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Missouri Environment & Garden



AUTHOR

David Trinklein
University of Missouri
Division of Plant Sciences
(573) 882-9631
trinkleind@missouri.edu

Cover Crops Improve Garden Soil

David Trinklein
University of Missouri
(573) 882-9631
trinkleind@missouri.edu

Published: September 3, 2014

“You don’t need to have a green thumb to be a good gardener, but it certainly helps to have good soil”. This quote from a former colleague sums up nicely the importance of soil to a successful garden. Unfortunately, many of us are burdened with soils that are less than productive and, for lack of a better term, need help. Late summer is a good time to start the process of soil improvement in the garden.

One of the most beneficial measures a gardener can take to improve soil health is to add organic matter. Organic matter improves soil structure, increases nutrient content and exchange, aids in water retention and enhances the microbial population of the soil. In short, organic matter often has been described as “a gardener’s best friend”.

There are a number of ways by which organic matter can be incorporated into garden soil. Compost, well-rotted animal manure, and peat moss are materials commonly used. Perhaps the easiest and least expensive method of adding organic matter involves planting cover (or green manure) crops. In vegetable gardens, cover crops frequently are planted in late summer as the harvest is completed.

For late summer planting, one of several grasses might be considered as a cover crop.
Cool-season grasses that thrive in mild days and cool nights are ideal candidates. Although the plant tops provide organic matter, it actually is the extensive root systems of these species that contribute most to soil improvement. When working with poorly-drained clay soils, it might take several years of planting and incorporating cover crops before dramatic improvement can be noticed.

Annual ryegrass (Lolium multiflorum) is one of the most popular and reliable grasses to plant as a garden cover crop. It grows quickly, competes well with weeds and does a fine job of building soil structure because of its extensive root system. Normally, annual ryegrass is seeded in mid- to late September at the rate of one to two pounds per 1000 square feet of garden area.

If planting a cover crop must be delayed, grasses that show greater winter hardiness such as rye (Secale cereale) and oats (Avena sativa) are good choices. Both tolerate cold weather quite well and may grow throughout the winter, weather permitting. Rye is most often seeded at the rate of three to four pounds per 1000 square feet whereas oats is seeded at the rate of one and one-half pounds per 1000 square feet.

Cover crops often are used as “catch crops” to take up and fix any residual fertilizer in the garden. This is especially true for the element nitrogen which would be lost via leaching during the course of the fall and winter. If more vigorous and predictable grow is desired than that prompted by existing nutrients, the addition of a balanced fertilizer (e.g. 15-15-15) at the rate of about ten per 1000 square feet is recommended.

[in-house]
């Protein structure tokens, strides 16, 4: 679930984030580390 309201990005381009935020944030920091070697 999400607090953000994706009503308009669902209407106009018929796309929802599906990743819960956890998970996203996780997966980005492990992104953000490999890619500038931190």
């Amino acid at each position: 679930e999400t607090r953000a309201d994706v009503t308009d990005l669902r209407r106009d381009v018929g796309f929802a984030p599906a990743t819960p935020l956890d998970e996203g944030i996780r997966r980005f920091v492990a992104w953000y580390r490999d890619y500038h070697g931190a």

Those gardeners having the luxury of plenty of space might want to consider rotational planting, with a full-season cover crop as part of the rotation. Species chosen for this type of cover crop are planted in the spring and must be able to withstand the warm temperatures of summer. Buckwheat (Fagopyrum esculentum), Sorghum-sudangrasshybrids(Sorghum bicolor x S. sudanense), cowpea (Vigna unguiculata) and soybean (Glycine max) are species that can be used as full-season cover crops for gardens. They are easy to establish, make rapid growth and compete well with weeds. Cowpea and soybean are legumes and add valuable nitrogen to the soil as well as organic matter.

Cover crops should be turned under in early spring, when the soil is dry enough to work. Preferably, this will be at least three to four weeks before planting the garden. Adequate time is needed to allow soil microbes to break down the organic matter in cover crops to a more stable form. Partially decomposed organic matter will continue to be broken down by soil microbes during the early part of the growing season. These organisms use nitrogen in the decomposition process at the expense of garden plants, resulting in nitrogen deficiency symptoms.

When turning under cover crops, do so as thoroughly as possible. Exposed parts of the plant may decompose slowly or not at all. Partially decomposed organic matter tends to tie up nitrogen when soil microbes complete the decomposition process. If the cover crop has become tall, mow it before turning it under.

The addition of organic matter to garden soil is a never-ending necessity. Organic matter continually is broken down in a biological process carried out by soil flora and fauna. The result is both a physical and chemical transformation of the material that ends in the formation of humus, along with the release of the nutrient elements that comprised the organic matter. For this reason, the yearly addition of organic matter to garden soil is considered a “best management practice”. Cover crops represent a good way to accomplish that goal.

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REVISED: September 29, 2015